*The following article discusses eating disorders in detail. If you are struggling with an eating disorder, consider that this might be triggering, and visit BEAT for support. Here are tips for helping a loved one struggling.*
I don’t often go into specifics regarding my eating disorder. This is a conscious choice, as I don’t like how competitive such discussions can become. I don’t want to ‘defend’ my experience and prove that I had it bad enough. Having an eating disorder often feels like you’re constantly validating your experience and trying to prove that you struggled, not only to other people, but to yourself as well.
No matter what your experience was, your eating disorder is still valid, because you struggled. Eating disorders rob you of an innocence surrounding food and your appearance, and that should never be undermined.
This is one of the most common misconceptions of eating disorders, and also one of the most dangerous. We assume that someone has to be severely underweight for their eating disorder to be valid. It also enables us to lie to ourselves, to tell ourselves what we’re doing is okay because we’re not underweight. But it isn’t okay to starve yourself, it isn’t okay to purge, it isn’t okay to run your body ragged, and every other disordered behaviour.
Your weight is not the only marker of your eating disorder. Other symptoms of eating disorders include difficulty concentrating, sleep problems, dizziness, muscle weakness, constantly feeling cold, fatigue and so much more.
Furthermore, losing a lot of weight but not being underweight is still concerning. If you have a big drop in weight without becoming underweight, that is still a huge strain on your body.
I am naturally a bigger size, and now that I’m in a better place, my body reflects that. So even at my worst, I was never as underweight as some naturally thin people. But it was underweight for me and my body type; it was still unhealthy for me. Instead of focusing on what is underweight for the average population, focus on what is underweight for the individual, as that is just as concerning.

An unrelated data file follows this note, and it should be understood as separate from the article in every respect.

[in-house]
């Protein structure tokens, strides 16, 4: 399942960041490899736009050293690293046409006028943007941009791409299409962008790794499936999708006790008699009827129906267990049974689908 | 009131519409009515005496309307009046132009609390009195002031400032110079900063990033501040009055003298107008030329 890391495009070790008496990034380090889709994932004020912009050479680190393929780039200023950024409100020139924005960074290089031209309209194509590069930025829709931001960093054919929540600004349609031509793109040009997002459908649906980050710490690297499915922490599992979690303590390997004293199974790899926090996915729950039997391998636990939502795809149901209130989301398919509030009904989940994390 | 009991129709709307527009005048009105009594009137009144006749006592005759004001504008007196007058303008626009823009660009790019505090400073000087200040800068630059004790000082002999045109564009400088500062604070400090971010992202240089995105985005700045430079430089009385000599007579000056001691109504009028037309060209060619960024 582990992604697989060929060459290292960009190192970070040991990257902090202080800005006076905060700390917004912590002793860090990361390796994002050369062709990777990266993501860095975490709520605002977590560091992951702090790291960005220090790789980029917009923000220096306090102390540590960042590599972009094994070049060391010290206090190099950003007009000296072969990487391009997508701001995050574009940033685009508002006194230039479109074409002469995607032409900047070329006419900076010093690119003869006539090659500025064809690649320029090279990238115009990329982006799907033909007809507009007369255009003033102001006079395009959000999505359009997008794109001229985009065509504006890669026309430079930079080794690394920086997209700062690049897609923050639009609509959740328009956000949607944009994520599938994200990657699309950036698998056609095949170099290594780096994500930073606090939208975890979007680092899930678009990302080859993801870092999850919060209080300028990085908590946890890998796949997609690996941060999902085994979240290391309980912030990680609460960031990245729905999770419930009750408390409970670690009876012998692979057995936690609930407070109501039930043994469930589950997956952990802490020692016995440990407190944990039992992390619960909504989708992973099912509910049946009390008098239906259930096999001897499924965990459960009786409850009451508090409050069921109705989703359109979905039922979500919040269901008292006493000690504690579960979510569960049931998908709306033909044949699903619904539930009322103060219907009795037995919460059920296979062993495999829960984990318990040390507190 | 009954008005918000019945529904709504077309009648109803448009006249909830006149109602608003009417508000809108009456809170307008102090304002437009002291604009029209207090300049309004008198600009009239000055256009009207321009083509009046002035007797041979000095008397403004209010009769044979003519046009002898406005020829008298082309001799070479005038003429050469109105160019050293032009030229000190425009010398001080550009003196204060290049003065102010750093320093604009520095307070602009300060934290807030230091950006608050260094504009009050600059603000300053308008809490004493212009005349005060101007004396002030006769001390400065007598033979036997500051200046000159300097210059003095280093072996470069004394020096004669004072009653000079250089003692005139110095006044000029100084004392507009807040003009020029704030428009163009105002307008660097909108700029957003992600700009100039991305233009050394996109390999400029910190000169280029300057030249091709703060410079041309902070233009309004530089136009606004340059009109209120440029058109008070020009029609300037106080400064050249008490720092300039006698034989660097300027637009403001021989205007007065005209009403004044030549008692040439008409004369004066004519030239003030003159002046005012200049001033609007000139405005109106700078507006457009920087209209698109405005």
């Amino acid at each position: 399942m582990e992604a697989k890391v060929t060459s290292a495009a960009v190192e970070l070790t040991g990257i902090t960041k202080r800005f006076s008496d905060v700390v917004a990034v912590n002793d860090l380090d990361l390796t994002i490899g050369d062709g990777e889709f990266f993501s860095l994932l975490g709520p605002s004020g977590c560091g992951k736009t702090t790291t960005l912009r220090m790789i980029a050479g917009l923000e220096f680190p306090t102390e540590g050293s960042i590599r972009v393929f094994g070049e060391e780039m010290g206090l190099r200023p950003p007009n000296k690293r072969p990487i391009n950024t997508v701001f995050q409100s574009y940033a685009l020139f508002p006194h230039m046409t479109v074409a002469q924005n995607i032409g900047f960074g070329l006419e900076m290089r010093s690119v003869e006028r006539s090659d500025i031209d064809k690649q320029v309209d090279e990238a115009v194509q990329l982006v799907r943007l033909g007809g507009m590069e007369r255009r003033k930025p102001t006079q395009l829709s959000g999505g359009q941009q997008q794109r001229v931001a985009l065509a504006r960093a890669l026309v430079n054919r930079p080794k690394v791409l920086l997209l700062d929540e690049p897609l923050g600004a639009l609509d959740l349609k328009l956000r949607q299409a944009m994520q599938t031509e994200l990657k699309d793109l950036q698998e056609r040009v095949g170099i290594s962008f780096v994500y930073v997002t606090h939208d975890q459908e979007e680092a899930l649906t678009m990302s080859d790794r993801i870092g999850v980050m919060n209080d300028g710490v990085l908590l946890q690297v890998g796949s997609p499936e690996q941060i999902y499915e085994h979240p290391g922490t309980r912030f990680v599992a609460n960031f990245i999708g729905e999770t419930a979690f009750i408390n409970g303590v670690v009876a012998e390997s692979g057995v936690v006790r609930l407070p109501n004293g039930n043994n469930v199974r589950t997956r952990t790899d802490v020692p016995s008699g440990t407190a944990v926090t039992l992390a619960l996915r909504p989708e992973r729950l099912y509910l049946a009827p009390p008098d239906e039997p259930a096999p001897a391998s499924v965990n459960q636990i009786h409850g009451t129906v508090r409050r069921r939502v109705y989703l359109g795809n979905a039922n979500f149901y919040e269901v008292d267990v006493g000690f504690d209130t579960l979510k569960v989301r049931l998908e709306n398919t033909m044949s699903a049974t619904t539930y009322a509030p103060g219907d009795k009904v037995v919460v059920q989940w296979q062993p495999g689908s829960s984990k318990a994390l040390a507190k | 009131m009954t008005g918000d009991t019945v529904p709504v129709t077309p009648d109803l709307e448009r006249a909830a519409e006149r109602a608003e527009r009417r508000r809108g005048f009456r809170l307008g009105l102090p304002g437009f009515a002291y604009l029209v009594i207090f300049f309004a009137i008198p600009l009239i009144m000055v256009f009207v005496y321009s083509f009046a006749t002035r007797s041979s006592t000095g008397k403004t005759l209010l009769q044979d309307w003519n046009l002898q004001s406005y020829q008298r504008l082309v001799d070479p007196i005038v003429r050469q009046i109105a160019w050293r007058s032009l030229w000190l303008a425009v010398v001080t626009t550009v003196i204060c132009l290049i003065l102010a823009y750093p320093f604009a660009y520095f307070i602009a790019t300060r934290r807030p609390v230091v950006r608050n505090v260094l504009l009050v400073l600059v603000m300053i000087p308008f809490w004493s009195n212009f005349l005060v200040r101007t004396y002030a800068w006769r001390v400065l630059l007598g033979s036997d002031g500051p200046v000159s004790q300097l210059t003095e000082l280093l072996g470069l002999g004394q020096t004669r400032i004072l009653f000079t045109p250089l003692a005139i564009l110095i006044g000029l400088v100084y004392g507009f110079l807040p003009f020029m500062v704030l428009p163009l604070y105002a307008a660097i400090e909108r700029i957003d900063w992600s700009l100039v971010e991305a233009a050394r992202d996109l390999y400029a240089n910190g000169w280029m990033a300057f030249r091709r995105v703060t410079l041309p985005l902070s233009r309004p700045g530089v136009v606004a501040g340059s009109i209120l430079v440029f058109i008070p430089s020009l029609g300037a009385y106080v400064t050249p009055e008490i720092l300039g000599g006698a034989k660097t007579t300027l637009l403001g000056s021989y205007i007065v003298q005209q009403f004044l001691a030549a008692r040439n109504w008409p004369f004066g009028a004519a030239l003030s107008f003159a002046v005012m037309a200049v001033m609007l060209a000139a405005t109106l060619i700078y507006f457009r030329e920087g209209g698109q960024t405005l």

Eating disorders aren’t just about weight. That statement can be a surprising one. But just like diets don’t always work to make you lose weight, eating disorders might not as well. An eating disorder isn’t measured in the weight you lose, but in the damage to yourself, especially mentally.
If you are looking in the mirror and seeing a distorted version of yourself, if you have a disordered relationship with food, if you are fixated on your body, then the weight doesn’t matter.
An eating disorder is about so much more than weight, and often specific behaviours are replacements for other issues. In many ways, my eating disorder was another form of self-harm, a way to punish myself. It was how I could hurt myself in a more ‘acceptable’ manner. Many eating disorders also revolve around control and a desperate grab for it. You limit what you eat or you purge in an attempt to feel in control.
Even if you didn’t lose weight, even if you gained weight, your eating disorder is just as valid.
The media often portrays eating disorders as an individual completely stopping their food intake. And this could be the case for some, but not for everyone. Some people will still eat something, but not enough. Some people will eat as much as they did before but be overly fixated on it, and others will use excessive exercise or other behaviours to compensate. Some will eat more than they did before, as binge eating is just as valid of an eating disorder as one focused on eating less.
I don’t consider myself to ever have ‘recovered’ from my eating disorder because it is so firmly implanted in my mind. I’m back to my body’s comfortable weight and yet I can’t fully shake the perspective of an eating disorder. Even when I am eating whatever I want, I’ll always know the calorie intake, and always be struggling with my reflection in the mirror. An eating disorder is about so much more than what’s on your plate.